THE needs resulting from the destruction caused by last summer's
war in Gaza are "phenomenal", and financial assistance alone will
not be enough to secure the future of the territory, Christian Aid
After a visit to Gaza, the head of Middle East at Christian Aid,
Janet Symes, said that "to actually be there and see what has
happened was shocking; whole neighbourhoods totally destroyed,
whole farms and farmland totally destroyed. The scale of
destruction is unprecedented."
There is an urgent need to find shelter for the estimated
108,000 homeless people before winter comes. Many of those who lost
their homes, Ms Symes says, "are living in buildings that are
partially destroyed. For example, you might find a whole family
living in one room, but that room might only have three walls. The
needs are phenomenal, and there's a great sense of
Christian Aid local partners are providing medical aid, clean
water, and food, as well as essentials such as cooking equipment,
to families made homeless, along with psychosocial support to
children and young people.
Christian Aid's conclusion is that the huge rebuilding programme
required will be effective only if it is carried out in tandem with
political steps to prevent another conflict. "We are impressing
upon people that there needs to be a commitment to a realistic
peace process," Ms Symes said. "We can't just keep rebuilding. A
clear indication of any future commitment would be an end to the
blockade on Gaza. This is a humanitarian crisis that can only be
solved by political engagement."
As well as buildings, large areas of farmland were destroyed in
the conflict, costing the country's agricultural and fisheries
sectors more than £61 million, a report published last month by the
UN Refugee and Works Agency suggests. This means that thousands of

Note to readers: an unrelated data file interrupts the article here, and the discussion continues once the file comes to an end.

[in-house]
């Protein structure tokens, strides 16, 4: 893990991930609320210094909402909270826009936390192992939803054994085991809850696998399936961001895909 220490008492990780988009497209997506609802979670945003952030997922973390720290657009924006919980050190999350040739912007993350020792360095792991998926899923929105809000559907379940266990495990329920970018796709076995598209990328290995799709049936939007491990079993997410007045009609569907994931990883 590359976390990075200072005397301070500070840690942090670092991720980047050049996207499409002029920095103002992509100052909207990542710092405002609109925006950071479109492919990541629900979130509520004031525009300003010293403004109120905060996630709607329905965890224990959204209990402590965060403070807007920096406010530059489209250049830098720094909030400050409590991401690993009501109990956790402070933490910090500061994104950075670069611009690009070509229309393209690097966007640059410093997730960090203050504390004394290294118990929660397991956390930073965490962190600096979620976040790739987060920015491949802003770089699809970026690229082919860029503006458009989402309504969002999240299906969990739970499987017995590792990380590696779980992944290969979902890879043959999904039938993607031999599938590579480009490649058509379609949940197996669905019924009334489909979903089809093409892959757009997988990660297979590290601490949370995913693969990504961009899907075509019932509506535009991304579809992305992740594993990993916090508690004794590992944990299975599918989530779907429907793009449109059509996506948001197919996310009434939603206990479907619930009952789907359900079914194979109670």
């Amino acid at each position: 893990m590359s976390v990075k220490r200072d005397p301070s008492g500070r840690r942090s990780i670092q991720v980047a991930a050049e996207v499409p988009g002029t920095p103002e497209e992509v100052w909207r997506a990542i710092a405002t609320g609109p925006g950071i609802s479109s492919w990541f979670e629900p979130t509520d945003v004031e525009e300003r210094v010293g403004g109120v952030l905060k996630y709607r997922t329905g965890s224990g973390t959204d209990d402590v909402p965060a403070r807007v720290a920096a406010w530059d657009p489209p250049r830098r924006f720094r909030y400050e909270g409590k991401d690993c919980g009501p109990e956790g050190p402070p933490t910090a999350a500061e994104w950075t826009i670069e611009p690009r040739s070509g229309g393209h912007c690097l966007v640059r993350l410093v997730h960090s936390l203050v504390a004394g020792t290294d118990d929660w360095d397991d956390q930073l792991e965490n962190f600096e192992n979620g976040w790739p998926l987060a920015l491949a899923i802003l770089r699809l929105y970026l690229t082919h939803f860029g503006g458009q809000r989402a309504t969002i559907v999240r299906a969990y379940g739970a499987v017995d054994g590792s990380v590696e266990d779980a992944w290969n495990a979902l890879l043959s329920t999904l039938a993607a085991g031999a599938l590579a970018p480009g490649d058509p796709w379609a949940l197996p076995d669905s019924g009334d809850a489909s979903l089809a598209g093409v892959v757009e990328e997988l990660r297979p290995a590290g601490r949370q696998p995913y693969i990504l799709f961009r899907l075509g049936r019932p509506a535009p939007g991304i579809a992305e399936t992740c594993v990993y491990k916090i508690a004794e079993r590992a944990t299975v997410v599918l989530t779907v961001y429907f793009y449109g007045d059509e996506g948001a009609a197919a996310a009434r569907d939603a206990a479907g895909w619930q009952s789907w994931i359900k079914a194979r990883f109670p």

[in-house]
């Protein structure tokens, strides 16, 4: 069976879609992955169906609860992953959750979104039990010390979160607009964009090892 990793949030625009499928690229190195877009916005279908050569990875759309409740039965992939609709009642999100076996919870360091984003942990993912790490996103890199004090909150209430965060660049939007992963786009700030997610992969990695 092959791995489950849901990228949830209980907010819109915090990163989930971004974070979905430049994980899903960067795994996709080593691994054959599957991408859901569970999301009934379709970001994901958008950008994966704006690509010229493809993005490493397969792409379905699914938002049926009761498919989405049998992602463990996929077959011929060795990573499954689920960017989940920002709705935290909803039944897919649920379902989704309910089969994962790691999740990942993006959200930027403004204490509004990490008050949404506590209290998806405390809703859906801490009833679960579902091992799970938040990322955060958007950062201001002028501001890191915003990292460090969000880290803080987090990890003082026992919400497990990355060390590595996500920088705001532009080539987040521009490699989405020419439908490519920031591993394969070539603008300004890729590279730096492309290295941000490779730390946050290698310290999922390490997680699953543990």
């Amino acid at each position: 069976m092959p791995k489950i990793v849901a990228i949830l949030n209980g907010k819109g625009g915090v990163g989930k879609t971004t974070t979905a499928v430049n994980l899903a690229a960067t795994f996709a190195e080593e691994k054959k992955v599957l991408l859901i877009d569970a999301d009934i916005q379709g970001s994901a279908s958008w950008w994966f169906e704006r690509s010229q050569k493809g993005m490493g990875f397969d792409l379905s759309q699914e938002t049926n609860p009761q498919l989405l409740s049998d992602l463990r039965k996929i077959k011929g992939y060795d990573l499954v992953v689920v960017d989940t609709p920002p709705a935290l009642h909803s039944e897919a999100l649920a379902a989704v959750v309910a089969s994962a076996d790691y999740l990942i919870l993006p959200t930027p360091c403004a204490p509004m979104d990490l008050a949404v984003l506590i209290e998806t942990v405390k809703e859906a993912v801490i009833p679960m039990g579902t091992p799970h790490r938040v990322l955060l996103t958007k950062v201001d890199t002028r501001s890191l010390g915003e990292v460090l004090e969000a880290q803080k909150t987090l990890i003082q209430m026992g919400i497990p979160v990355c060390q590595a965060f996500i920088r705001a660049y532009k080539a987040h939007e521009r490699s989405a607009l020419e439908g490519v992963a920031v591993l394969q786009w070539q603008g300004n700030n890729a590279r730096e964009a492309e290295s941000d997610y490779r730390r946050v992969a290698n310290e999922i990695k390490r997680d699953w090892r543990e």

families have lost their means of income.
Food insecurity levels were already at 57 per cent before the
hostilities, the report says, and are now even higher. Partners of
Christian Aid are helping farmers to rehabilitate land, and rebuild
animal shelters, greenhouses, and agricultural roads, besides
repairing the water and irrigation networks.
But, as farmers try to resume work after the war, it is clear,
Ms Symes says, that they are fearful of a resumption of
hostilities: "Farmers are changing their crops. The cultivation of
olive and fruit trees that take many years to mature is being
abandoned in favour of faster-yielding annual crops."
Without an end to the blockade of Gaza, an opportunity for the
private sector to invest there, and the start of a political
process, Gazans are bound to be nervous of the future. "While
generous funding pledges are hugely important for urgent
humanitarian relief and starting reconstruction, political will and
support for an end to the status quo will be critical in preventing
a continuation of the cycle of construction/destruction," says
Christian Aid's policy and advocacy officer, William Bell, who has
also just visited Gaza.
International donors meeting in Cairo on Sunday pledged £3.4
billion to the Palestinians, of which at least half will be
allocated to the rebuilding of Gaza. Of this total, the UK pledged
£3.2 million. The amount promised exceeds the £2.5 billion that
Palestinian leaders said was needed.
Qatar was the largest single donor: it made a pledge of £622
million. The country's Foreign Minister, Khalid bin Mohammed al
Attiyah, criticised the "international silence" around the
destruction of Gaza. He also reiterated the urgency of political
action: "While the Palestinian people need financial support, they
need more political support from the international community. A
just peace is the only real guarantee for not destroying what we
are about to rebuild and reconstruct."
The UN secretary-general, Ban Ki-moon, echoed the theme, saying:
"We must not lose sight of the root cause of the recent
hostilities: a restrictive occupation that has lasted almost half a
century . . . and the lack of tangible progress in peace
negotiations. I call on all parties to . . . chart a clear course
towards a just and final peace."